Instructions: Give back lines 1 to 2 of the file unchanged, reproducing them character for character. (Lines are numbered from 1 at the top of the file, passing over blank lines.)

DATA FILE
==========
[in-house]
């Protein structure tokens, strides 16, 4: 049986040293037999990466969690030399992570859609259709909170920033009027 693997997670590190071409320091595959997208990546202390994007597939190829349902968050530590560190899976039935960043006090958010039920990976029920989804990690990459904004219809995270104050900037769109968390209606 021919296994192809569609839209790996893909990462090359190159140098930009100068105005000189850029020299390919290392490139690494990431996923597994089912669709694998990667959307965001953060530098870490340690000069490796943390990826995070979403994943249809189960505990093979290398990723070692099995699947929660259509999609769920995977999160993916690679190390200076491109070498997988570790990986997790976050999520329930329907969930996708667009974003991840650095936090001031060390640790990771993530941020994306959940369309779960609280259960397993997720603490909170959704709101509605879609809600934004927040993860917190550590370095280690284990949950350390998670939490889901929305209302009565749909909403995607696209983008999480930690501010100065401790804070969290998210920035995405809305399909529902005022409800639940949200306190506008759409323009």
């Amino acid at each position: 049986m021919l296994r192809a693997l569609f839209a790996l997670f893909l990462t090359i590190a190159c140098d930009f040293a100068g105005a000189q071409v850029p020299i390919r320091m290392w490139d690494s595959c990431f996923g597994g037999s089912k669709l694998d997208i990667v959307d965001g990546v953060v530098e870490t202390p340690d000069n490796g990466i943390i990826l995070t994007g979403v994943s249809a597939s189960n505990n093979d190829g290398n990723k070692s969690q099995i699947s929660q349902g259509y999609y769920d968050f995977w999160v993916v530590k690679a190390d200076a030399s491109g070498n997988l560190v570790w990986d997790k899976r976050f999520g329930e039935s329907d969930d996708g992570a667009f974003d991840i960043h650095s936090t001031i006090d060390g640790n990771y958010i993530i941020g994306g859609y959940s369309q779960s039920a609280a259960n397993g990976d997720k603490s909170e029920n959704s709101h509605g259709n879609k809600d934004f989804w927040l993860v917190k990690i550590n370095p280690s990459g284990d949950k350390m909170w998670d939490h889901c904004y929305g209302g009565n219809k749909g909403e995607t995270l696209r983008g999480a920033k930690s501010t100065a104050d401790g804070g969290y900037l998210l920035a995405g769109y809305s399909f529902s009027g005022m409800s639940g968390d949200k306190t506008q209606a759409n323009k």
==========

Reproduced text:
[in-house]
């Protein structure tokens, strides 16, 4: 049986040293037999990466969690030399992570859609259709909170920033009027 693997997670590190071409320091595959997208990546202390994007597939190829349902968050530590560190899976039935960043006090958010039920990976029920989804990690990459904004219809995270104050900037769109968390209606 021919296994192809569609839209790996893909990462090359190159140098930009100068105005000189850029020299390919290392490139690494990431996923597994089912669709694998990667959307965001953060530098870490340690000069490796943390990826995070979403994943249809189960505990093979290398990723070692099995699947929660259509999609769920995977999160993916690679190390200076491109070498997988570790990986997790976050999520329930329907969930996708667009974003991840650095936090001031060390640790990771993530941020994306959940369309779960609280259960397993997720603490909170959704709101509605879609809600934004927040993860917190550590370095280690284990949950350390998670939490889901929305209302009565749909909403995607696209983008999480930690501010100065401790804070969290998210920035995405809305399909529902005022409800639940949200306190506008759409323009």